I wanted to be sure she wasn’t cheating on me and I couldn’t deal with her lies anymore. I ended up catching her watching porn a few times a week. It all blew up when I confronted her and no matter what I try, she won’t talk to me about it or work on it with me. All she says is that it was my fault for introducing the sex toys in the first place.
I have felt crushed and devastated ever since I found out. I feel like I can never trust her when I leave her alone. I don’t know what to do anymore.”
Porn is an “everyone” issue
As we stated above, we don’t condone this Fighter’s behavior with planting recording devices. We’re simply sharing his experience to shine a light on how porn can drive partners apart, and introduce secrecy into a relationship where there once was trust and openness.
This real story puts into perspective the fact that porn is not just a guy/boyfriend/husband issue. It’s an everyone issue. From stories like this, we can clearly see that feelings of betrayal don’t only happen to women. Letters like this in our inbox may be rarer, but that doesn’t mean situations like this aren’t happening all over the world.
We hope that by shining a light on it, more men will come forward and share their hurt from a partner who is consuming porn. You are not alone.
It’s easy to think that only women experience the depression, the sleepless nights, the traumatic flashbacks that come from discovering that your partner has been consuming porn behind their back. It’s easy to think that only women have their trust shattered by their partner’s porn habits. However, this simply is not the case. Both men and women can experience feelings of betrayal trauma, and both men and women can struggle with porn issues.
Why this matters
With the increased availability of internet porn in the last decade, a recent German sex study shows a fact we should all already know—women are as easily at risk of becoming dependent upon porn as men. The study showed that at least 17% of women consider themselves addicted to porn, and that half of the women surveyed were internet porn consumers.
One ultra-popular porn site recently came out with stats that show 1 in 4 of the site’s viewers are women. According to their data, women are spending much longer watching porn, staying on the site for an average of almost 11 and a half minutes, while men logged off after just 10 minutes. Also, they’re checking out more hardcore genres of porn.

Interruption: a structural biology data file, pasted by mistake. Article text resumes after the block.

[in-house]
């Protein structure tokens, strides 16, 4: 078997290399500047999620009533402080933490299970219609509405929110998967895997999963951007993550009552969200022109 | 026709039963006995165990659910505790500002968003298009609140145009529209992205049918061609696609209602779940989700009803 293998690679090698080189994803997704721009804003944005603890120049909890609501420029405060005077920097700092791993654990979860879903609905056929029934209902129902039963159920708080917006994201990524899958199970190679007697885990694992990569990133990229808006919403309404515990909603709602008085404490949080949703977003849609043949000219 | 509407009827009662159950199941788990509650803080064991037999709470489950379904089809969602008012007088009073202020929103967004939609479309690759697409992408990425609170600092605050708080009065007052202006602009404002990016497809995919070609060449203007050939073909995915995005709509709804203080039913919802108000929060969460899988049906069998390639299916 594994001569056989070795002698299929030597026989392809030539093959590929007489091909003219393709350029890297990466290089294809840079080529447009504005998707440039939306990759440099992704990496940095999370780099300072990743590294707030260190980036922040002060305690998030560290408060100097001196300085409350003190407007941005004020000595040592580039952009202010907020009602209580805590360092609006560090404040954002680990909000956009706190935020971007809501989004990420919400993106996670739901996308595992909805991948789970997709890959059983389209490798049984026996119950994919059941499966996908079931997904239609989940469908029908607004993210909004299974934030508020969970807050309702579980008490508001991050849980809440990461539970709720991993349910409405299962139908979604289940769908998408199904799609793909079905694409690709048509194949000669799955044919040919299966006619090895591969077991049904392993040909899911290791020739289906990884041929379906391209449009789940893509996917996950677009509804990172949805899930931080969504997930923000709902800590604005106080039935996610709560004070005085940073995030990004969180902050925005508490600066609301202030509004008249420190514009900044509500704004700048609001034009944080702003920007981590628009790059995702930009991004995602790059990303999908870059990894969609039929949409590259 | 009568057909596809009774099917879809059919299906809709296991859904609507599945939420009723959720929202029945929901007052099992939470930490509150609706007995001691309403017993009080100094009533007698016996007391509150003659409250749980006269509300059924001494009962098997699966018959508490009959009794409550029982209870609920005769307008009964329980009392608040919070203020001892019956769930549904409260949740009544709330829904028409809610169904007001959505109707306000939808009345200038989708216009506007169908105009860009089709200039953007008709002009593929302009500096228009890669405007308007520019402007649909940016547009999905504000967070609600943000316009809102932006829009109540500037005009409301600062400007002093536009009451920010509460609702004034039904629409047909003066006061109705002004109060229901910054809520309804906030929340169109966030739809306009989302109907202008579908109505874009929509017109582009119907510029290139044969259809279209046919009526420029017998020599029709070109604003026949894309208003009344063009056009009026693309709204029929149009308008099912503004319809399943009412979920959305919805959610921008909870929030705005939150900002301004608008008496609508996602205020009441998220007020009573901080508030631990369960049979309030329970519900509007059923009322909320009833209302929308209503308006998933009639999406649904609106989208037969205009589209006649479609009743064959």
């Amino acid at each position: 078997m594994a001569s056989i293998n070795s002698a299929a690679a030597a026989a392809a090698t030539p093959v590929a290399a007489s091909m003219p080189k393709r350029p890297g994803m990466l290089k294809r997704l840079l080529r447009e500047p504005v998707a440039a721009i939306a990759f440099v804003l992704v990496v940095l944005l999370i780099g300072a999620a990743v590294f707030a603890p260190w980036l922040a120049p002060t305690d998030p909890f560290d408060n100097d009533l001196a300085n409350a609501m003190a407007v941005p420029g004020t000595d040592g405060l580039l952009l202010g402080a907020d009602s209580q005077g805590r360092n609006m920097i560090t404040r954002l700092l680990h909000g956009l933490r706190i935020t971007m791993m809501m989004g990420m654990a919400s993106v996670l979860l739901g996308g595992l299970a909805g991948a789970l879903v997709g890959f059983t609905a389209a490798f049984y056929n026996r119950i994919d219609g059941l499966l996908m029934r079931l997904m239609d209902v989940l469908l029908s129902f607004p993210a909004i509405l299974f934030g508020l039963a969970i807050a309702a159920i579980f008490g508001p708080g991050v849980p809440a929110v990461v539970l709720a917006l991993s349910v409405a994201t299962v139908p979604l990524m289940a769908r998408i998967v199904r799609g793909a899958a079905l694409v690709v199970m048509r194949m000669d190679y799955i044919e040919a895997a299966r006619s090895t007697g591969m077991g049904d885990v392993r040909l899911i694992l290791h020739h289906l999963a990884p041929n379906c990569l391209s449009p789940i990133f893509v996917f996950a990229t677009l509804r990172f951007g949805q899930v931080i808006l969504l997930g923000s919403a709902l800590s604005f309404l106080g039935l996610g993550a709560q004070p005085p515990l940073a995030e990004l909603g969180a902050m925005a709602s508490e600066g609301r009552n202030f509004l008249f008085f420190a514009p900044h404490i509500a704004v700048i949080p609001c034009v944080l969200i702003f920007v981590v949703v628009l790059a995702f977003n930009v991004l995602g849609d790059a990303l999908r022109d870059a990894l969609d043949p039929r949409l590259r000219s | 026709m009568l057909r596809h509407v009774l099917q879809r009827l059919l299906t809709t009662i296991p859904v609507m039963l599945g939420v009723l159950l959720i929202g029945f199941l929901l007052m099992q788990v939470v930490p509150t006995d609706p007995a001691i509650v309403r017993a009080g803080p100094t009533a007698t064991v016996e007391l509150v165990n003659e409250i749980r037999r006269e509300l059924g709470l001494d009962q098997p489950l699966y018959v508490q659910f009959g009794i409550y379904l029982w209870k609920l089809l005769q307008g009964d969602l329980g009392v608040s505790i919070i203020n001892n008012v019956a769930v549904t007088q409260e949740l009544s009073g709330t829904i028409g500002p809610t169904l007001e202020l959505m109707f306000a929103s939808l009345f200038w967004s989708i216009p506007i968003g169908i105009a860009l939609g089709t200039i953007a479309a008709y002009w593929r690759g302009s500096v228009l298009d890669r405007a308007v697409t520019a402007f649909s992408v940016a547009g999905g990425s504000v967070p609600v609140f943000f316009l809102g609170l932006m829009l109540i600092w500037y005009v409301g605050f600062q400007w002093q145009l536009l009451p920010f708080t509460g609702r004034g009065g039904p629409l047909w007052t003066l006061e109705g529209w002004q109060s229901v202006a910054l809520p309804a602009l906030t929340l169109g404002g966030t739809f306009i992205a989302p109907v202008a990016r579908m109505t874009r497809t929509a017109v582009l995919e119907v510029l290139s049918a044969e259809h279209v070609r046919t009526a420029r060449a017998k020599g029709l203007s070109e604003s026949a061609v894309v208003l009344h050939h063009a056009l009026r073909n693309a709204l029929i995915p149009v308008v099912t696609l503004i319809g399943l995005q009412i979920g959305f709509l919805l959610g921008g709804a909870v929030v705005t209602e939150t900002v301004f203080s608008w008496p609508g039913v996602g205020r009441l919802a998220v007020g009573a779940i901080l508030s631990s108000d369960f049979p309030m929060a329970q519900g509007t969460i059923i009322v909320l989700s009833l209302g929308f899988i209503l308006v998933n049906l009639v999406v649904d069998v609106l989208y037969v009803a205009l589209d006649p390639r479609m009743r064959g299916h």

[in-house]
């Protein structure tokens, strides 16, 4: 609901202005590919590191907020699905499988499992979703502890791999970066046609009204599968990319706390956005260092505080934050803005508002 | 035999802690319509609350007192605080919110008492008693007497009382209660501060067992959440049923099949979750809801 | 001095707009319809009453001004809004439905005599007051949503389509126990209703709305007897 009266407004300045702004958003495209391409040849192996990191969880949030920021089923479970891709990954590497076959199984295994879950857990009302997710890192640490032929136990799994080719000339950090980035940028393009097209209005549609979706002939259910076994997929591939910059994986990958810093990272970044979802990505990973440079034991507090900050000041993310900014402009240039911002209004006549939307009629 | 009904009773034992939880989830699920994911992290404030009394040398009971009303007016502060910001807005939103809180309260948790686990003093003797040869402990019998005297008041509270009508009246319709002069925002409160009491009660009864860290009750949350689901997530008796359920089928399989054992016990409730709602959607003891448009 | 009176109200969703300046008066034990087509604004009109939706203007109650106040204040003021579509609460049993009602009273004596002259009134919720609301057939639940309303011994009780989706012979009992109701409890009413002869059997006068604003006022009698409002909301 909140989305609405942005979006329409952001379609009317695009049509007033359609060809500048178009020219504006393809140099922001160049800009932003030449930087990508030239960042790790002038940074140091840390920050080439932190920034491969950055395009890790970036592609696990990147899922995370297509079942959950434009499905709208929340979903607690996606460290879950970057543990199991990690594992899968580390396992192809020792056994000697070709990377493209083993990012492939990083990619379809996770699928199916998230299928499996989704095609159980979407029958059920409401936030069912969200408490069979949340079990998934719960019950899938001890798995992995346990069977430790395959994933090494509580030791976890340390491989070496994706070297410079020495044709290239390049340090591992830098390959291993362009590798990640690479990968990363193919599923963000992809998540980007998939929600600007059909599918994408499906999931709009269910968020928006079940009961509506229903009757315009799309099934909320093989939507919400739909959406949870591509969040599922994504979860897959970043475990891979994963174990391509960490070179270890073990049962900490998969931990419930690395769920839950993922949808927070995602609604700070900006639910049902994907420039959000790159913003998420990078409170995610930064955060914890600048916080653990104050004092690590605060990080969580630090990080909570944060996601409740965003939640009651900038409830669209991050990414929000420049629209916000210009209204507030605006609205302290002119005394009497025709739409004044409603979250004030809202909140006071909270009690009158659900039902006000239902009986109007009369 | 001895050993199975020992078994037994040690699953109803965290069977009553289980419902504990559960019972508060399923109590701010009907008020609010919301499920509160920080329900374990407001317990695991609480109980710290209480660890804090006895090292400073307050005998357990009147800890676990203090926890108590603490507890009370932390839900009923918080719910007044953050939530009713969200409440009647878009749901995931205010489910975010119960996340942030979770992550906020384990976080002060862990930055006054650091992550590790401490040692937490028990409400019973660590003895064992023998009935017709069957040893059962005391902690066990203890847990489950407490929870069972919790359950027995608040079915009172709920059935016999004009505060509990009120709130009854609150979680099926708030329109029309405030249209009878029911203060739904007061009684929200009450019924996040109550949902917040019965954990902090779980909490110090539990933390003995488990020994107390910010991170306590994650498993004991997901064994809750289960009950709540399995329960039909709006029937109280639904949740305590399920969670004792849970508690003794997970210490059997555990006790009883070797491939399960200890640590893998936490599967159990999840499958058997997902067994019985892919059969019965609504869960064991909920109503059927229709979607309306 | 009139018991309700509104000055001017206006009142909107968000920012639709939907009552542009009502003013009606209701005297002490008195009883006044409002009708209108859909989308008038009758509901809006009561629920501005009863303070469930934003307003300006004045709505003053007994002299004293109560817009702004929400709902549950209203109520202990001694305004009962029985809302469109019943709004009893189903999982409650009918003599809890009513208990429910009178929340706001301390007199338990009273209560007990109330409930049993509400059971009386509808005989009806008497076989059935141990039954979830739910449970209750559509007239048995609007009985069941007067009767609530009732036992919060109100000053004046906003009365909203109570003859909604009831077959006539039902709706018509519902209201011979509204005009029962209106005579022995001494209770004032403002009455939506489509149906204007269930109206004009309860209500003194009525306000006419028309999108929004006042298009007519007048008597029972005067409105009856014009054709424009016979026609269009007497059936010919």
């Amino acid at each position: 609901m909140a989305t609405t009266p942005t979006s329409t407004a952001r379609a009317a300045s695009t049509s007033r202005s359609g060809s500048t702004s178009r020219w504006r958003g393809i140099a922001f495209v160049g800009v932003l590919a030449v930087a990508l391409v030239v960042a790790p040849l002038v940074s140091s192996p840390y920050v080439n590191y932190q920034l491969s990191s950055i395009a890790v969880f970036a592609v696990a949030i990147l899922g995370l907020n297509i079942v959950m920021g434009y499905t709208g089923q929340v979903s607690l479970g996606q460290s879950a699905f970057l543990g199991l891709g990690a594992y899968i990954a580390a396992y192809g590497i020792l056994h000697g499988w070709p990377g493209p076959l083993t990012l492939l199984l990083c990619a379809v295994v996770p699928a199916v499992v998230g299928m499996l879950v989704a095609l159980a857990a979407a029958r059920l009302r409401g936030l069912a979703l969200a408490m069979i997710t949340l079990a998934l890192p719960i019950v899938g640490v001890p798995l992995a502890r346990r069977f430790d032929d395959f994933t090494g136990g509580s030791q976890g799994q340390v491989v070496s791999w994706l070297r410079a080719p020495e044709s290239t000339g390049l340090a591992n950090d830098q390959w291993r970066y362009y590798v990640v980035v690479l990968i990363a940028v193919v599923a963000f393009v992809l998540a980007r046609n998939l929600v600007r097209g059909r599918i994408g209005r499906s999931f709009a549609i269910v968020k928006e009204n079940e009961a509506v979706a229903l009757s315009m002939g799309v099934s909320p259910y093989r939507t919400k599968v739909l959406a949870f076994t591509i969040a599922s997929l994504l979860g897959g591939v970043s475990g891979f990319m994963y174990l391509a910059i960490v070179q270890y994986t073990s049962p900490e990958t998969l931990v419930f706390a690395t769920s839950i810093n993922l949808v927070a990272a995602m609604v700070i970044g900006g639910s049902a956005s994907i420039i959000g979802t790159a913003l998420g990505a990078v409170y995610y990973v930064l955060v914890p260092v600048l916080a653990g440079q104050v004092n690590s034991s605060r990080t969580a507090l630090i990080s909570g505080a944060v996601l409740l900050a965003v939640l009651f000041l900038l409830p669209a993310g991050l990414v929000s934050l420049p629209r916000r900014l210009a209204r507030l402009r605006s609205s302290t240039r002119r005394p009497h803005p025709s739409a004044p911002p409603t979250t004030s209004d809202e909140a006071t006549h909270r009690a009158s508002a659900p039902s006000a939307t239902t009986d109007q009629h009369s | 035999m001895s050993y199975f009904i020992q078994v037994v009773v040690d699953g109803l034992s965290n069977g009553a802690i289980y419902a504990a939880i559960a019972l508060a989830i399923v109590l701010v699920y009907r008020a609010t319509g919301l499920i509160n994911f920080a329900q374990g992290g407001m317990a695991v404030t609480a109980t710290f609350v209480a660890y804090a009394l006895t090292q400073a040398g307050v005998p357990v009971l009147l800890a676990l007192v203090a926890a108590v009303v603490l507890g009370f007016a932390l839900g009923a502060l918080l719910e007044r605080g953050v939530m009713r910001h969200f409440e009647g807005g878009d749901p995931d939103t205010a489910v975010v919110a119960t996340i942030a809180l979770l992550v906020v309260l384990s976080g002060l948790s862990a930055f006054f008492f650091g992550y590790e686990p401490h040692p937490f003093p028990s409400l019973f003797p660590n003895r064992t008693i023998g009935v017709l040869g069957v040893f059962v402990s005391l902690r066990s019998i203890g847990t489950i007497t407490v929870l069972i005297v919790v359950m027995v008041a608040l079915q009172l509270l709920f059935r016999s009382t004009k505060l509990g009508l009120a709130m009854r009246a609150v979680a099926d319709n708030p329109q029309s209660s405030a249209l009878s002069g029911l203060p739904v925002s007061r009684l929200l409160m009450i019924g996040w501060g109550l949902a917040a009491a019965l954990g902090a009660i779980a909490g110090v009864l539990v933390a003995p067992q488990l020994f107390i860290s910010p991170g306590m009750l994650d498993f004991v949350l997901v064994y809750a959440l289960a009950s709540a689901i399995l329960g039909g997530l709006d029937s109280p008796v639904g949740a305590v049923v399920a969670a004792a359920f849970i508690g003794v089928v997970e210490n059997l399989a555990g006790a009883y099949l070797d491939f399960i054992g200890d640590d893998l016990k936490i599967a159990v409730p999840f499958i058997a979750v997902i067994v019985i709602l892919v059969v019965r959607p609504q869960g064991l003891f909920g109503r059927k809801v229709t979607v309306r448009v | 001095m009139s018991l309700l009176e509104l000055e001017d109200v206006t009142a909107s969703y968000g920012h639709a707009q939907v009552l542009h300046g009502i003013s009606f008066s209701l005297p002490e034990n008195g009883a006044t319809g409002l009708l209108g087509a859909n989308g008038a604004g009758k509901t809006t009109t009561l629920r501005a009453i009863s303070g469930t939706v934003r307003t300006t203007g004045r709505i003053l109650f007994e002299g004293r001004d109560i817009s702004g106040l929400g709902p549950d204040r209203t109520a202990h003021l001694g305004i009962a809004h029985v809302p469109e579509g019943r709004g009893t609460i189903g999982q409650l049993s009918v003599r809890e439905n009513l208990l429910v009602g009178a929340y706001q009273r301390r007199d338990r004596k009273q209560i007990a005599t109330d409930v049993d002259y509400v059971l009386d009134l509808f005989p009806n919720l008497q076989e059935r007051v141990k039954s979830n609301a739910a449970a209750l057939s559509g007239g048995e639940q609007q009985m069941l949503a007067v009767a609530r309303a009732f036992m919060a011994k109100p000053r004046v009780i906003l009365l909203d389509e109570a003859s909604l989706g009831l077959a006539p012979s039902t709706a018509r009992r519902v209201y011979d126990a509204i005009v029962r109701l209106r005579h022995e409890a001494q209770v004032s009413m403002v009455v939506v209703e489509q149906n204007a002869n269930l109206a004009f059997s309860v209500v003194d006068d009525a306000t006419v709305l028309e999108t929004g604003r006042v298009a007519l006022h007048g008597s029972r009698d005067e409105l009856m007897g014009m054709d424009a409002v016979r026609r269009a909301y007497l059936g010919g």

Porn drives a wedge between partners, it damages the trust of a healthy relationship, and it can eventually tear a relationship apart. Porn affects men and women, husbands and wives, boyfriends and girlfriends, and everyone in between. It can affect all of us, which is why we all need to step up and share the facts.
For those reading this who feel they are struggling with pornography, you are not alone. Check out our friends at Fortify, a science-based recovery platform dedicated to helping you find lasting freedom from pornography. Fortify now offers a free experience for both teens and adults. Connect with others, learn about your compulsive behavior, and track your recovery journey. There is hope—sign up today.
Get Help – For Partners
If your partner is struggling with porn, you are not alone—know that there is hope, and there is help. As you navigate this difficult situation, there are supportive communities and resources available to you. Below is a non-exhaustive list of several resources for those experiencing hurt because of their partner’s porn consumption. Note that this isn’t a complete resource list.
Disclaimer: For those who may find themselves involved in this sensitive situation, their responses can differ. This is why resources need to fit the specific needs of whoever is seeking them. Some of these resources are gender-specific, others are religiously-affiliated, others use a variety of approaches. Fight the New Drug is a non-religious and non-legislative awareness and education organization hoping to provide access to resources that are helpful to those who need support. Including this list of recommendations does not constitute an endorsement by Fight the New Drug.